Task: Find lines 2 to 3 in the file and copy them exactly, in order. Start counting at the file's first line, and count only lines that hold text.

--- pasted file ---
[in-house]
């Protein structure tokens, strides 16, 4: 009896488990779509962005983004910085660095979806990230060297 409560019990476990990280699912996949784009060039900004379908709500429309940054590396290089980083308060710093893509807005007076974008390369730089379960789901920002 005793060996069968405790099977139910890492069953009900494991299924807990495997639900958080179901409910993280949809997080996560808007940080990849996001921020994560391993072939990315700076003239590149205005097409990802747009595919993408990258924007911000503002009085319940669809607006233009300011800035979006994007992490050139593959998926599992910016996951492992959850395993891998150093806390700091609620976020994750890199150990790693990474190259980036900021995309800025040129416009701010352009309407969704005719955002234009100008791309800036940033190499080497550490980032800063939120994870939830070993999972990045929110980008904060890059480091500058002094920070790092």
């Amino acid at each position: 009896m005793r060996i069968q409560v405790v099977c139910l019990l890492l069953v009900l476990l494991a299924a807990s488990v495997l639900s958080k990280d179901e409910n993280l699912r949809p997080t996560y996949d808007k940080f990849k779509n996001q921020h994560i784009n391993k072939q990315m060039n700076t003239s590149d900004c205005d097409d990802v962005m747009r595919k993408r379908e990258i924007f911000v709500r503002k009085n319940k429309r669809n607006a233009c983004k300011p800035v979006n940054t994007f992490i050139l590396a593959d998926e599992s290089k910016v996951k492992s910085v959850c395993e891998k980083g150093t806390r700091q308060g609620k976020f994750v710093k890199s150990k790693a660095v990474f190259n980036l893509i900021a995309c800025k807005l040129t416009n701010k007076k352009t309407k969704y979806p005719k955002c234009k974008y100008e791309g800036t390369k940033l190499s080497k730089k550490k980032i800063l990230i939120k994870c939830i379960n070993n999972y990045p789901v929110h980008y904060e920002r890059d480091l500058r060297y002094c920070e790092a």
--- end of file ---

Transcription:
């Protein structure tokens, strides 16, 4: 009896488990779509962005983004910085660095979806990230060297 409560019990476990990280699912996949784009060039900004379908709500429309940054590396290089980083308060710093893509807005007076974008390369730089379960789901920002 005793060996069968405790099977139910890492069953009900494991299924807990495997639900958080179901409910993280949809997080996560808007940080990849996001921020994560391993072939990315700076003239590149205005097409990802747009595919993408990258924007911000503002009085319940669809607006233009300011800035979006994007992490050139593959998926599992910016996951492992959850395993891998150093806390700091609620976020994750890199150990790693990474190259980036900021995309800025040129416009701010352009309407969704005719955002234009100008791309800036940033190499080497550490980032800063939120994870939830070993999972990045929110980008904060890059480091500058002094920070790092």
């Amino acid at each position: 009896m005793r060996i069968q409560v405790v099977c139910l019990l890492l069953v009900l476990l494991a299924a807990s488990v495997l639900s958080k990280d179901e409910n993280l699912r949809p997080t996560y996949d808007k940080f990849k779509n996001q921020h994560i784009n391993k072939q990315m060039n700076t003239s590149d900004c205005d097409d990802v962005m747009r595919k993408r379908e990258i924007f911000v709500r503002k009085n319940k429309r669809n607006a233009c983004k300011p800035v979006n940054t994007f992490i050139l590396a593959d998926e599992s290089k910016v996951k492992s910085v959850c395993e891998k980083g150093t806390r700091q308060g609620k976020f994750v710093k890199s150990k790693a660095v990474f190259n980036l893509i900021a995309c800025k807005l040129t416009n701010k007076k352009t309407k969704y979806p005719k955002c234009k974008y100008e791309g800036t390369k940033l190499s080497k730089k550490k980032i800063l990230i939120k994870c939830i379960n070993n999972y990045p789901v929110h980008y904060e920002r890059d480091l500058r060297y002094c920070e790092a």